Circadian rhythms are generated by an internal biological clock. The suprachiasmatic nucleus (SCN) in the hypothalamus is known to be the dominant biological clock regulating circadian rhythms in mammals. In birds, two nuclei, the so-called medial SCN (mSCN) and the visual SCN (vSCN), have both been proposed to be the avian SCN. However, it remains an unsettled question which nuclei are homologous to the mammalian SCN. We have identified circadian clock genes in Japanese quail and demonstrated that these genes are expressed in known circadian oscillators, the pineal and the retina. Here, we report that these clock genes are expressed in the mSCN but not in the vSCN in Japanese quail, Java sparrow, chicken, and pigeon. In addition, mSCN lesions eliminated or disorganized circadian rhythms of locomotor activity under constant dim light, but did not eliminate entrainment under light-dark (LD) cycles in pigeon. However, the lesioned birds became completely arrhythmic even under LD after the pineal and the eye were removed. These results indicate that the mSCN is a circadian oscillator in birds.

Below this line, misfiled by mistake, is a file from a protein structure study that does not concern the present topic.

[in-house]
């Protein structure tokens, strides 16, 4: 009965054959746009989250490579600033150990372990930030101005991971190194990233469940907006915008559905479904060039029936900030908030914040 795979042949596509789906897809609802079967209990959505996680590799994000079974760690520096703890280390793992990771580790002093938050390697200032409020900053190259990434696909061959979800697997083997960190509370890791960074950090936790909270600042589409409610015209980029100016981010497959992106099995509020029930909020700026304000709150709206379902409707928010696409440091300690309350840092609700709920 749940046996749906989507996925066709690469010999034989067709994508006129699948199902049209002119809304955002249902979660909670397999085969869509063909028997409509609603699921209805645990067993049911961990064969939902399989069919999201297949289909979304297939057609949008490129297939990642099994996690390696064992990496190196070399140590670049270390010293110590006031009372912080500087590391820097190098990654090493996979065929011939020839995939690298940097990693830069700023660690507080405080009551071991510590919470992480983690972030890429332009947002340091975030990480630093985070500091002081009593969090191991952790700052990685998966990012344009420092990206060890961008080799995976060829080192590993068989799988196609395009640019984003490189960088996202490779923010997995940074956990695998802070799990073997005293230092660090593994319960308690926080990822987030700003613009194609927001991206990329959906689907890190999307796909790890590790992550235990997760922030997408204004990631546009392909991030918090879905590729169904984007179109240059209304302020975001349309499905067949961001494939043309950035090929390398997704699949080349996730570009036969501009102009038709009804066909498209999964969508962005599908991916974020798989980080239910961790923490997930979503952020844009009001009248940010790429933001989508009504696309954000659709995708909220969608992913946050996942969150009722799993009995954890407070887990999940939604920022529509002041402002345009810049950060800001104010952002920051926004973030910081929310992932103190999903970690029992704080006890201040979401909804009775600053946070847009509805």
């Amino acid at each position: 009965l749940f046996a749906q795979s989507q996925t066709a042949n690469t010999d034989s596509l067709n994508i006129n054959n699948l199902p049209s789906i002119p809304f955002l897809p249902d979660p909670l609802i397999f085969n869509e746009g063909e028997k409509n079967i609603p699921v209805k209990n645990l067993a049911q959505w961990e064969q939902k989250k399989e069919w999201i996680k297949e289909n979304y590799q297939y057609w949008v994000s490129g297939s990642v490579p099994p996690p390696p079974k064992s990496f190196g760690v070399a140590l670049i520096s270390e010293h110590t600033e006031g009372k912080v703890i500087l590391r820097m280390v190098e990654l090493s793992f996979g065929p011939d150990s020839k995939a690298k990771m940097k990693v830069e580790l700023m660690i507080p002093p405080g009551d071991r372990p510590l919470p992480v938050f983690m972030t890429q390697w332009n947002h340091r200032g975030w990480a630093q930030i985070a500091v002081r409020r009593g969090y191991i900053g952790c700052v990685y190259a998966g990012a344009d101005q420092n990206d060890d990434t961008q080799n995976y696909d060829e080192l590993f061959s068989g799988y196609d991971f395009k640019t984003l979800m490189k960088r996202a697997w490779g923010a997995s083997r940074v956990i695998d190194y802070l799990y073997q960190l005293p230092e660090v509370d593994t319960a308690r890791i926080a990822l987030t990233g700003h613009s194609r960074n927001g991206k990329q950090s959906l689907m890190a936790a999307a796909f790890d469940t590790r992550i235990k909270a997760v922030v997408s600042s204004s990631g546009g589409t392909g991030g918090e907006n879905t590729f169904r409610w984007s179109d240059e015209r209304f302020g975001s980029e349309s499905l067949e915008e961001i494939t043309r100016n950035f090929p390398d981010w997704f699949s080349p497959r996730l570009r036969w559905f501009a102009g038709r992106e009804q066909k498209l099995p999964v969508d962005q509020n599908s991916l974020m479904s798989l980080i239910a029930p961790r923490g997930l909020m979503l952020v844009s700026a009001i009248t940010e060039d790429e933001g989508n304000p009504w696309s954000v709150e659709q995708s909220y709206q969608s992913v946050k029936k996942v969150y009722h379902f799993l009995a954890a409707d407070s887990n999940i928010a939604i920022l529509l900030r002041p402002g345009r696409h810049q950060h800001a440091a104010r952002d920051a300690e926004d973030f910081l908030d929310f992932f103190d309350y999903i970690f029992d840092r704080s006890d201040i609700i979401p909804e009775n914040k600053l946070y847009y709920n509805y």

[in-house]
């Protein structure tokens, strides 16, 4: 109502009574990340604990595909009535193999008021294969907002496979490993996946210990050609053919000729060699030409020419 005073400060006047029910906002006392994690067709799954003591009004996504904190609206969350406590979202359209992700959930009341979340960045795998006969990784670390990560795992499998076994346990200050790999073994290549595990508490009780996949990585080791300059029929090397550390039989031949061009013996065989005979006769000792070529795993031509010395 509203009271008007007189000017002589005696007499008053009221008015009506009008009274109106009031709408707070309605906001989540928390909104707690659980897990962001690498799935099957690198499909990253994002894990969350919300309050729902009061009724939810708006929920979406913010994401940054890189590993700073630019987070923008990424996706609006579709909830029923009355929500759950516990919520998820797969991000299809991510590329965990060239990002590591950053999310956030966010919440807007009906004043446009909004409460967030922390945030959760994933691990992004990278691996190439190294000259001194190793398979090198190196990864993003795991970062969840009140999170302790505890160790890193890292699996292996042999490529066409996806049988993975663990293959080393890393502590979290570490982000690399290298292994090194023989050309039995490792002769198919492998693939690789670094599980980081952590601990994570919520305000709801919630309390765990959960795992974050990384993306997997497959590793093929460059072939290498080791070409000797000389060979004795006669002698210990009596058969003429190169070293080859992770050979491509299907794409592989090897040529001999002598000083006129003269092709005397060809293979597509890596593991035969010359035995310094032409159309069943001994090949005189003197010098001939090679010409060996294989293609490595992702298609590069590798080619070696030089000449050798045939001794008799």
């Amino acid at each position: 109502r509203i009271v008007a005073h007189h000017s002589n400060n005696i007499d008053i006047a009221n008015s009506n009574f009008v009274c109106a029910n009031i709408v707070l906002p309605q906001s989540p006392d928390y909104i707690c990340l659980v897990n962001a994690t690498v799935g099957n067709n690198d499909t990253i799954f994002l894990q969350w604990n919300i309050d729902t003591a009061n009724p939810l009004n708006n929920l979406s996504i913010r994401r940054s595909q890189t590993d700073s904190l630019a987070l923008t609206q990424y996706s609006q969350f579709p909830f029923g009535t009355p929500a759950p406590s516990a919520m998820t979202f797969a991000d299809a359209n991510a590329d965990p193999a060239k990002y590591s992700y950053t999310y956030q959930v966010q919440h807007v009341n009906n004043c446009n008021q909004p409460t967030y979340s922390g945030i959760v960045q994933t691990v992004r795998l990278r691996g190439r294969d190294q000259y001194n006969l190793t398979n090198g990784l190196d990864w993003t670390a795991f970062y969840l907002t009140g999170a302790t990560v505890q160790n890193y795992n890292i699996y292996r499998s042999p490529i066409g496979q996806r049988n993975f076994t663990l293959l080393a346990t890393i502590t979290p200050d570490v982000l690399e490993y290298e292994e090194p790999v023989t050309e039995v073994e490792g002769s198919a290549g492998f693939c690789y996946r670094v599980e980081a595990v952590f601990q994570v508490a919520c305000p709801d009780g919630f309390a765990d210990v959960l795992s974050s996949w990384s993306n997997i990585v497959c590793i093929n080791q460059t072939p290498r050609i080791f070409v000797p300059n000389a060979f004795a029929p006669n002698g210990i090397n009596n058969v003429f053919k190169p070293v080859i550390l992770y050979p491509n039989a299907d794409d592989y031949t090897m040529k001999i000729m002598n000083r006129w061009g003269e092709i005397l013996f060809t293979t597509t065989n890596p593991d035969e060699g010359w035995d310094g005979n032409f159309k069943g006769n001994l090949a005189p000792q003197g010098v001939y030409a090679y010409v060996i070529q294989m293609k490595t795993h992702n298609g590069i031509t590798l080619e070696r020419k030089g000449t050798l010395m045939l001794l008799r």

|Journal||American Journal of Physiology - Regulatory Integrative and Comparative Physiology|
|Issue number||4 49-4|
|Publication status||Published - 2001|
All Science Journal Classification (ASJC) codes
- Physiology (medical)